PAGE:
Just outside the modern and explosive city of Panama lies several Pacific Ocean islands connected by a ferry system. If you have nostalgia for military bases and would like to see one of Noreiga’s old haunts or would just like to explore a Pacific island then Rio Hato might just fit the bill.
A former United States military training base this island has all of the marks of island life including brilliant bougainvillea growing wild throughout the area. While hiking around you can find bread shops, (locally called pan) small restaurants, and neighborhood bars where the locals hangout. With some of the best offshore fishing in the world you can make arrangements with the locals for a day trip charter.
If you were a writer or had your own home Internet business this would be a pretty good place to hang your hat while watching nearby beaches explode with activity. Still with a village feel you can find all of your local stuff at reasonable prices and also remain in the country of Panama, which has been the number one destination for the last several years for x-pats from the states. Panama offers excellent incentives for retirees, has a good health-care system and still has reasonable prices on most
While you are exploring around the area you might want to check out Santa Clara. Santa Clara has a beautiful white sand beach, with not many tourists throughout the week, (locals come here on the weekends) a few really good fish restaurants and excellent overnight accommodations. Even though there is plenty of construction in the area— this is just the beginning of year’s of Real Estate development in Panama. This might be a good time to check out the three town area and purchase your own beach front property or condo.
You should also check out Farallon which is now a hot beach destination. It was just another sleepy fishing village until the Colombian owned Decameron Hotel Chain built a mega resort in late 2000. Now with condos sprouting up the days are probably numbered for discovering this sleepy fishing village hideaway on your own. At any rate these off the beaten path communities are a short distance from Panama and can transport you instantly into the island mood. You can visit all three beach towns and come back with a nice suntan, lots of outdoor water adventures and plenty of excellent photos.
While your in Panama you should purchase an authentic Panama hat with the tight weave. Not only do these Panama hats have style, but they are very durable as well. And if you have ever been a sucker for nostalgic movies— what could look cooler than a white linen suit topped off with a Panama hat? Brad Pitt is sporting hats these days. Families used to pass these fine Panama hats down as heirlooms.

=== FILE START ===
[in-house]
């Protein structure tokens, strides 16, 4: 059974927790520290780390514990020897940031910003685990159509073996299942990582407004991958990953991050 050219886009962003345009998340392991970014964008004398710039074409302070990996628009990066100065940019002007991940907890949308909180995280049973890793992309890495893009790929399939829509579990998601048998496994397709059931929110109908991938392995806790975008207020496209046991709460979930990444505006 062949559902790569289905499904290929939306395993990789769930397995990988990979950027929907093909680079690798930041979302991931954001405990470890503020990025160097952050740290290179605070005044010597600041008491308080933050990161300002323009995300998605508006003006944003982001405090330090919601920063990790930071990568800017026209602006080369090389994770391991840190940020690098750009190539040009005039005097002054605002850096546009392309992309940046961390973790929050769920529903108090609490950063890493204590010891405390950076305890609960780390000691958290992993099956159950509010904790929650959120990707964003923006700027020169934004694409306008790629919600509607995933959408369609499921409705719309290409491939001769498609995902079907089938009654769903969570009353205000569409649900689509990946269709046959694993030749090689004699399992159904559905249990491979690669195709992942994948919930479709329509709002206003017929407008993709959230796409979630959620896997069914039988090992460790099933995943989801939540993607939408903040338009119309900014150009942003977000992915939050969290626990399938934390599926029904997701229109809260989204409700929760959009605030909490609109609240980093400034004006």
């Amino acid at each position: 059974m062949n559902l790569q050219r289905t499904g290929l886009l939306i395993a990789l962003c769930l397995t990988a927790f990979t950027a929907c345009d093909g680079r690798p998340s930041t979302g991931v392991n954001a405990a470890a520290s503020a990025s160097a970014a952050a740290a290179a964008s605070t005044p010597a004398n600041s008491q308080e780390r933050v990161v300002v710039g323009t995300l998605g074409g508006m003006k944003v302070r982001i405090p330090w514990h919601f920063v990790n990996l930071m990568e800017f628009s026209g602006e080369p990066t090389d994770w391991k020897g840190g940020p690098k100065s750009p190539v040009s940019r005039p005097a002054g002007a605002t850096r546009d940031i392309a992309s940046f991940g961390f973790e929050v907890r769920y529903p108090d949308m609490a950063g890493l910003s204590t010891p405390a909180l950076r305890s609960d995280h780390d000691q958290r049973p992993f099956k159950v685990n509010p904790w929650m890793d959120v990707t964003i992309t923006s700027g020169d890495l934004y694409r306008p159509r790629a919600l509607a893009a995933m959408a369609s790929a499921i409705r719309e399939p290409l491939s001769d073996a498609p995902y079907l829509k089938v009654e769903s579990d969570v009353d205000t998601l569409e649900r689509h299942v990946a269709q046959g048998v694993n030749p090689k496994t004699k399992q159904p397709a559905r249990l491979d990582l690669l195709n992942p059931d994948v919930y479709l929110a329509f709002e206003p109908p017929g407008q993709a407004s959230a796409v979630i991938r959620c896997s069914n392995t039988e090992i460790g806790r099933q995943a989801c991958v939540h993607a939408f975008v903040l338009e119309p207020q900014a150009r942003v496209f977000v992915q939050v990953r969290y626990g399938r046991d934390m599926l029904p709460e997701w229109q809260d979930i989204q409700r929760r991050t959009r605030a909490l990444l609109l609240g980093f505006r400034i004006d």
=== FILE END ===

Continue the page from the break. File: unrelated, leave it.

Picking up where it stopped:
It’s funny when I travel in Merida, Mexico they tell me they make the only original Panama hats, and when I am in Nicaragua they tell me the same thing, and to top it off the real Panama hat is actually made in Ecuador. So if all of this still sounds confusing we can say that these beautiful Panama hats are made by hand by indigenous folks from Mexico, Central and South America. While in Panama you can purchase an authentic Panama hat made locally at one of the craft shops, which helps support the local artists—and that’s a good thing. And when the conversation is a bit dull you can always discuss where your Panama hat was really made. Really— I dare say ole boy!
The country of Panama is a democracy and is relatively free from political strife. You also have the balmy weather, excellent offshore fishing, and groupers the size of 12 year old boys brought up by local divers. So if you wanted to pick a place that felt like Spain, had a sense of island and bright blue waters, found the people to be friendly, and needed a new address, away from the hustle and bustle— anyone of these three islands just might be the ticket.
QUOTE: “Lu-men moonlight spills through misty trees and I come again to the old hermitage.The path leads through pines, to the brushwork door back again to solitude and silence. Where a hermit lives, there’s no need for companions.”
– Meng Hao-jan (689-740)—–dailyzen.com
THINGS YOU MAY NOT KNOW: The Panama hat is made in Ecuador! “The Panama hat is one of the original traditional components of the sartorial treasures of numerous indigenous communities in the provinces of Azuay and Manabi in the south of Ecuador. The manufacture of this hat is made with the leaves of carludovica palmata (tree of the cyclanthacees family), called straws of toquilla, rests largely therefore, once again, on a traditional manual, and essentially feminine ability. The Panama hat, secular evidence of a way of life and things (handicrafts) created by these indigenous groups, became the object of the attention of the privileged among western consumers around 1881 when work was first begun on the Panama canal. Curiously the hat was and is distributed around the world under its present name which refers Panama City, its first distribution center. Coveted for the first time for its functional qualities (hardiness, suppleness and lightness) it soon became well known in the Hollywood movies of Forties as it entered the pantheon of hat wear for the stars. This is how an everyday piece of hat ware of an indigenous people became a symbol of sophistication and luxury for occidental countries.'”—— planetpanama.com
THINGS YOU MAY WANT TO SAVE: Panama Hats: Like Levy bluejeans— they are already being sought after as collector’s items. They keep you from the hot sun, shelter you during a rain storm, and they are oh so cool. My hat’s off to the Panama Hat.
ZENTRAVELER SAYS: Always wear your Panama hat—especially when you blog.
Follow the Zentraveler Blog often for Travel, Health and Zen-like stories and such. Where else can you get a three in one blog for the price of free.